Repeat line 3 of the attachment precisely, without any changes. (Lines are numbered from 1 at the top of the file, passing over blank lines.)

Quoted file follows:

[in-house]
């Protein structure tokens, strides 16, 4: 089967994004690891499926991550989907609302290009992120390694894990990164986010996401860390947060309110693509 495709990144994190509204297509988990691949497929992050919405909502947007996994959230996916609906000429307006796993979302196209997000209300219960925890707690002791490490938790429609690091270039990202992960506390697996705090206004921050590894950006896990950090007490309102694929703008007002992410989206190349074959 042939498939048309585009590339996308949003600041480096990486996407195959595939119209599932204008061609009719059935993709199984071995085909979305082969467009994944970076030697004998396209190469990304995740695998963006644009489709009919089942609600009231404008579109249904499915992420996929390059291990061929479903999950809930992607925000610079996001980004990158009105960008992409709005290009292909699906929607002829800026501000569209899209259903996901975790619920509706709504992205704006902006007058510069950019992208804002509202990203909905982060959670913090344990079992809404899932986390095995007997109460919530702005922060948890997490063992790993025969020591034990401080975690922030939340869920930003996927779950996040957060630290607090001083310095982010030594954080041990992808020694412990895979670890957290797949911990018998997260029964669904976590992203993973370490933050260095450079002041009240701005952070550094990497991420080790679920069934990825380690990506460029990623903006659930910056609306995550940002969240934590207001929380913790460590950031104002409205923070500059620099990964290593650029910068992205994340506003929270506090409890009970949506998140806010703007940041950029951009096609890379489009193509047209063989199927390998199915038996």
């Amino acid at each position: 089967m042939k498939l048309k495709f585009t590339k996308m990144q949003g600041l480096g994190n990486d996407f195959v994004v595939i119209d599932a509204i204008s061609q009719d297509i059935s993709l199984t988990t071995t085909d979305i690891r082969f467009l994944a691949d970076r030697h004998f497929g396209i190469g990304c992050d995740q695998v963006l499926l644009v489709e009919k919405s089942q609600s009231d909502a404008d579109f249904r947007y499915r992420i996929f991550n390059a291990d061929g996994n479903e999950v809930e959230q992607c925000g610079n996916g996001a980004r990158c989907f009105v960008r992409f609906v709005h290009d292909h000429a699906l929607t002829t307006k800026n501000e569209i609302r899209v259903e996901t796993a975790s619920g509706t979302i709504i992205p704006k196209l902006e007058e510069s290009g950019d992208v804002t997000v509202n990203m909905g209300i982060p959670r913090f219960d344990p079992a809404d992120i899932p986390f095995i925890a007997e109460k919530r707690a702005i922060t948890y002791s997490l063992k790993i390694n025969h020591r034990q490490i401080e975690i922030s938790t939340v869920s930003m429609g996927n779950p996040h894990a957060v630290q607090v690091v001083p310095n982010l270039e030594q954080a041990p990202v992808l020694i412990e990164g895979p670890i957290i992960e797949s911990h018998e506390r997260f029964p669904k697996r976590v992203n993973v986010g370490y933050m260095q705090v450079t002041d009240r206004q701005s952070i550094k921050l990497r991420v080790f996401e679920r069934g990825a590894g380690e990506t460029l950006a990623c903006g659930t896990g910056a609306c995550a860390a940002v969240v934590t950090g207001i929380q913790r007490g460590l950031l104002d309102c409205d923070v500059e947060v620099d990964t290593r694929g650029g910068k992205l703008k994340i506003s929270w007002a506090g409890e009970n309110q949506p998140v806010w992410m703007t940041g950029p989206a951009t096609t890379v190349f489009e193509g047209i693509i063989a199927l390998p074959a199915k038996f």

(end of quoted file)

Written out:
């Amino acid at each position: 089967m042939k498939l048309k495709f585009t590339k996308m990144q949003g600041l480096g994190n990486d996407f195959v994004v595939i119209d599932a509204i204008s061609q009719d297509i059935s993709l199984t988990t071995t085909d979305i690891r082969f467009l994944a691949d970076r030697h004998f497929g396209i190469g990304c992050d995740q695998v963006l499926l644009v489709e009919k919405s089942q609600s009231d909502a404008d579109f249904r947007y499915r992420i996929f991550n390059a291990d061929g996994n479903e999950v809930e959230q992607c925000g610079n996916g996001a980004r990158c989907f009105v960008r992409f609906v709005h290009d292909h000429a699906l929607t002829t307006k800026n501000e569209i609302r899209v259903e996901t796993a975790s619920g509706t979302i709504i992205p704006k196209l902006e007058e510069s290009g950019d992208v804002t997000v509202n990203m909905g209300i982060p959670r913090f219960d344990p079992a809404d992120i899932p986390f095995i925890a007997e109460k919530r707690a702005i922060t948890y002791s997490l063992k790993i390694n025969h020591r034990q490490i401080e975690i922030s938790t939340v869920s930003m429609g996927n779950p996040h894990a957060v630290q607090v690091v001083p310095n982010l270039e030594q954080a041990p990202v992808l020694i412990e990164g895979p670890i957290i992960e797949s911990h018998e506390r997260f029964p669904k697996r976590v992203n993973v986010g370490y933050m260095q705090v450079t002041d009240r206004q701005s952070i550094k921050l990497r991420v080790f996401e679920r069934g990825a590894g380690e990506t460029l950006a990623c903006g659930t896990g910056a609306c995550a860390a940002v969240v934590t950090g207001i929380q913790r007490g460590l950031l104002d309102c409205d923070v500059e947060v620099d990964t290593r694929g650029g910068k992205l703008k994340i506003s929270w007002a506090g409890e009970n309110q949506p998140v806010w992410m703007t940041g950029p989206a951009t096609t890379v190349f489009e193509g047209i693509i063989a199927l390998p074959a199915k038996f």